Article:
Garden Guide '11: Spring Into Action
Spring gardening tips from the Carolina Country archives
Garden vegetables and fruits
- Cool-weather vegetable crops now being harvested should be followed by plantings of warm-weather ones like snap beans, squash, green beans, lima beans, okra, lettuce, tomatoes and beets.
- When setting tomato and green pepper plants, place collars around the bases to protect from cutworms. Plastic cups with bottoms removed make good collars.
- Stake tall-growing tomato plants, or place wire cages over them. As plants grow, secure them to the support with strips of sturdy cloth or discarded pantyhose.
- Vegetables can be used as part of the flower garden. For example, carrots to edge a flowerbed (the foliage gives a fern-like edging); strawberries as a low-edging plant or groundcover; cabbages backed with zinnias, with petunias in front.
- Plant green beans, cucumbers, squash and other warm season vegetables.
- Remove blooms from herbs to direct plant energy to produce foliage, not flowers.
Trees and shrubs
- The first spring is a critical time for newly-planted shrubs and trees. Water them deeply once or twice a week during dry periods.
- Most shrubs respond well to a general feeding of ¼- to ½-pound balanced plant food per square yard of area covered by plant. Do not permit fertilizer to touch stems or leaves. Distribute fertilizer evenly. If there is heavy mulch, or soil is badly packed, cultivate well. Water fertilizer into soil.
- Remove faded blooms when they appear on bedding plants and shrubs.
- Dig and transplant small seedlings of nandinas that have grown up under established plants. If established plants have grown tall and scraggly, cut away older, thicker stems at ground level.
- When Easter lilies are in bloom, pluck the stamens to remove yellow pollen as soon as it is visible. This prevents ripening pollen from discoloring petals, making flowers last longer.
- Even shady spots can contribute summer color from annuals. The following endure somewhat heavy shade: petunia, balsam, calliopsis, godetia, lobelia, cockscomb, flowering tobacco, periwinkle and impatiens.
- Good bedding plants for bright sunny spots: portulaca, zinnia, marigold, salvia and celosia. Make massed plantings of zinnias, marigolds and petunias. These most popular of annuals contribute summer-long color accents.
- Plant an evergreen vine such as English ivy or Carolina jasmine along with clematis vine. This provides a green camouflage when clematis is bare of leaves in winter.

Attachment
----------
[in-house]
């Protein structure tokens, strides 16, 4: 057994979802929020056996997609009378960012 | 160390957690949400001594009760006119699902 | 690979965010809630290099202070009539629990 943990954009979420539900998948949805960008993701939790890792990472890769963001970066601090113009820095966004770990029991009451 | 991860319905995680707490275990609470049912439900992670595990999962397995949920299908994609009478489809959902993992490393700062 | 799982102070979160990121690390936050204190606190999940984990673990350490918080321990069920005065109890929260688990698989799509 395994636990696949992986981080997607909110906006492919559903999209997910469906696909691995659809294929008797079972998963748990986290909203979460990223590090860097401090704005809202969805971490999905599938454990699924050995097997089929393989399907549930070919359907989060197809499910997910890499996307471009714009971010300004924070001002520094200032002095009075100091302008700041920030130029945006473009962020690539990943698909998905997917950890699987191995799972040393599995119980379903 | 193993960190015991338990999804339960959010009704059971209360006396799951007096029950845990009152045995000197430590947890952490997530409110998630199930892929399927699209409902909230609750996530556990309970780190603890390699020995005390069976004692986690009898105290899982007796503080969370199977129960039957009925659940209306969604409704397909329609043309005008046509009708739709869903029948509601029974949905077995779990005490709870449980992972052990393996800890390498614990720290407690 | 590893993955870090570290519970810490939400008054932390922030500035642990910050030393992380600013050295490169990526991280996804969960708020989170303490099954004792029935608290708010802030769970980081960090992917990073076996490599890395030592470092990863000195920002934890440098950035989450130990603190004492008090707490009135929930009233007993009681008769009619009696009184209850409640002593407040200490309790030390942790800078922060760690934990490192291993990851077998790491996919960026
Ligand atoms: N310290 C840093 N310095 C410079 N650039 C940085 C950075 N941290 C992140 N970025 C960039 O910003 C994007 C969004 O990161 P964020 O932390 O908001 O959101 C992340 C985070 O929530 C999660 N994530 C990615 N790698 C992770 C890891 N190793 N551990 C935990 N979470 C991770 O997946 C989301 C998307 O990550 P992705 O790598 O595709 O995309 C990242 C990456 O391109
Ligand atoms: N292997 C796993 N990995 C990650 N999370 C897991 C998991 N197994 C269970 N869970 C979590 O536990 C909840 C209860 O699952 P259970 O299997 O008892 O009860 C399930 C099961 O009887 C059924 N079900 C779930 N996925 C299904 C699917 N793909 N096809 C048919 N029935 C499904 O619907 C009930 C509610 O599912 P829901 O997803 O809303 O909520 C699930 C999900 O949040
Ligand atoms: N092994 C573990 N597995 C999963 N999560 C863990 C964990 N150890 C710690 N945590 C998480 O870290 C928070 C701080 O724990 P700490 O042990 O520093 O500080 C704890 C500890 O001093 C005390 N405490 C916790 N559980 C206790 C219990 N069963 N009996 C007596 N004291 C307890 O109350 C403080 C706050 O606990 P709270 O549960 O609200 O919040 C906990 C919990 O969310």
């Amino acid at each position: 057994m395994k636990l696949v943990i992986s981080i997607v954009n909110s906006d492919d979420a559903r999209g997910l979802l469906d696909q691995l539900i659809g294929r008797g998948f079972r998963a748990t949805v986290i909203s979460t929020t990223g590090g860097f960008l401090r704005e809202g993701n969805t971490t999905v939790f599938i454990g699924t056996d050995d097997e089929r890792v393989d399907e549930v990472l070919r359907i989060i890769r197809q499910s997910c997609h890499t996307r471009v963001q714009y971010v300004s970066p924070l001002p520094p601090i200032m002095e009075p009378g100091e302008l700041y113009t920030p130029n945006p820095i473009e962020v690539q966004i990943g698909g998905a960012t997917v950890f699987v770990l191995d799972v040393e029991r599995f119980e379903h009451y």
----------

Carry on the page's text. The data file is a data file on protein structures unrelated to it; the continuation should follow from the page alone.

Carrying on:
- As blooms fade, cut daffodils, tulips and hyacinths if not done earlier. Since foliage is manufacturing food for next year's growth, let it remain until leaves mature and turn brown or yellow.
- If daffodils multiply and become crowded clumps that produce little to no blooms, lift, divide and replant.
- Apply lawn-weed prevention to keep crabgrass seeds from sprouting and becoming summer weeds.
- If large trees cast shade on the lawn and the shaded area is not planted with a groundcover, apply a complete fertilizer such as 6-12-12, 5-10-5, 8-8-8, or 12-6-6 at a rate of 30 to 35 pounds per 1,000 square feet. This relieves competition of trees and lawn grasses for nutrients.
- Fertilize summer grasses such as Zoysia, Bermuda and Centipede. Do not fertilize fescue until fall.
- Start groundcovers of liriope, Mondo grass and English ivy where grass refuses to grow.
- Five tablespoons of bleach in a gallon of water, shaken well, will help prolong the life of cut flowers. Keep the vase full of solution.
- To attract hummingbirds, bees, and butterflies, include bee balm in flowerbeds.
- Fertilize azaleas with special azalea and camellia food, or use a balanced fertilizer like 8-8-8 or 10-10-10.
- Among good mulches for plants: pine needles, oak leaves, old sawdust, cotton and peanut hulls, shredded bark and bark chips, and peat moss that has been soaked in water for several hours.
One last tip
- If you enjoy feeding birds in winter, then plant a row of sunflowers in the back or side of your garden. These tall-growing annuals produce enormous heads of rich, oily seeds. In late summer when flowers have matured, cut and dry them. Next winter, these seed-studded disks will be a true delicacy for birds.